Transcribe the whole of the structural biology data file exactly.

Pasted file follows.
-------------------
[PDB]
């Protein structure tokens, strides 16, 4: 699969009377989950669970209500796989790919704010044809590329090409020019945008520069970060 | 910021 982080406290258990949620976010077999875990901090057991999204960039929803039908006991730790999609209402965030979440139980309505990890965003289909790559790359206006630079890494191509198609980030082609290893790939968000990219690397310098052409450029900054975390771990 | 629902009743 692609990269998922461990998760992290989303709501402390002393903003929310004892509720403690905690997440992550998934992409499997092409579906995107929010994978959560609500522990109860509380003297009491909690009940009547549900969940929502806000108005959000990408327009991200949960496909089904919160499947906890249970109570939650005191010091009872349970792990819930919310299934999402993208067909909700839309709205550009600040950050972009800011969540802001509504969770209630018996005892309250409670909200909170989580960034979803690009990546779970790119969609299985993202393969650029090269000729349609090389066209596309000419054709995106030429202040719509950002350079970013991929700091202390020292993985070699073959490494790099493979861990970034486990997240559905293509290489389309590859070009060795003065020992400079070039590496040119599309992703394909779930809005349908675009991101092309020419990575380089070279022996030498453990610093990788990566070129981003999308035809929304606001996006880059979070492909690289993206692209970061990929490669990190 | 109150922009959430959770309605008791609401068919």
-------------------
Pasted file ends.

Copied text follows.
[PDB]
């Protein structure tokens, strides 16, 4: 699969009377989950669970209500796989790919704010044809590329090409020019945008520069970060 | 910021 982080406290258990949620976010077999875990901090057991999204960039929803039908006991730790999609209402965030979440139980309505990890965003289909790559790359206006630079890494191509198609980030082609290893790939968000990219690397310098052409450029900054975390771990 | 629902009743 692609990269998922461990998760992290989303709501402390002393903003929310004892509720403690905690997440992550998934992409499997092409579906995107929010994978959560609500522990109860509380003297009491909690009940009547549900969940929502806000108005959000990408327009991200949960496909089904919160499947906890249970109570939650005191010091009872349970792990819930919310299934999402993208067909909700839309709205550009600040950050972009800011969540802001509504969770209630018996005892309250409670909200909170989580960034979803690009990546779970790119969609299985993202393969650029090269000729349609090389066209596309000419054709995106030429202040719509950002350079970013991929700091202390020292993985070699073959490494790099493979861990970034486990997240559905293509290489389309590859070009060795003065020992400079070039590496040119599309992703394909779930809005349908675009991101092309020419990575380089070279022996030498453990610093990788990566070129981003999308035809929304606001996006880059979070492909690289993206692209970061990929490669990190 | 109150922009959430959770309605008791609401068919």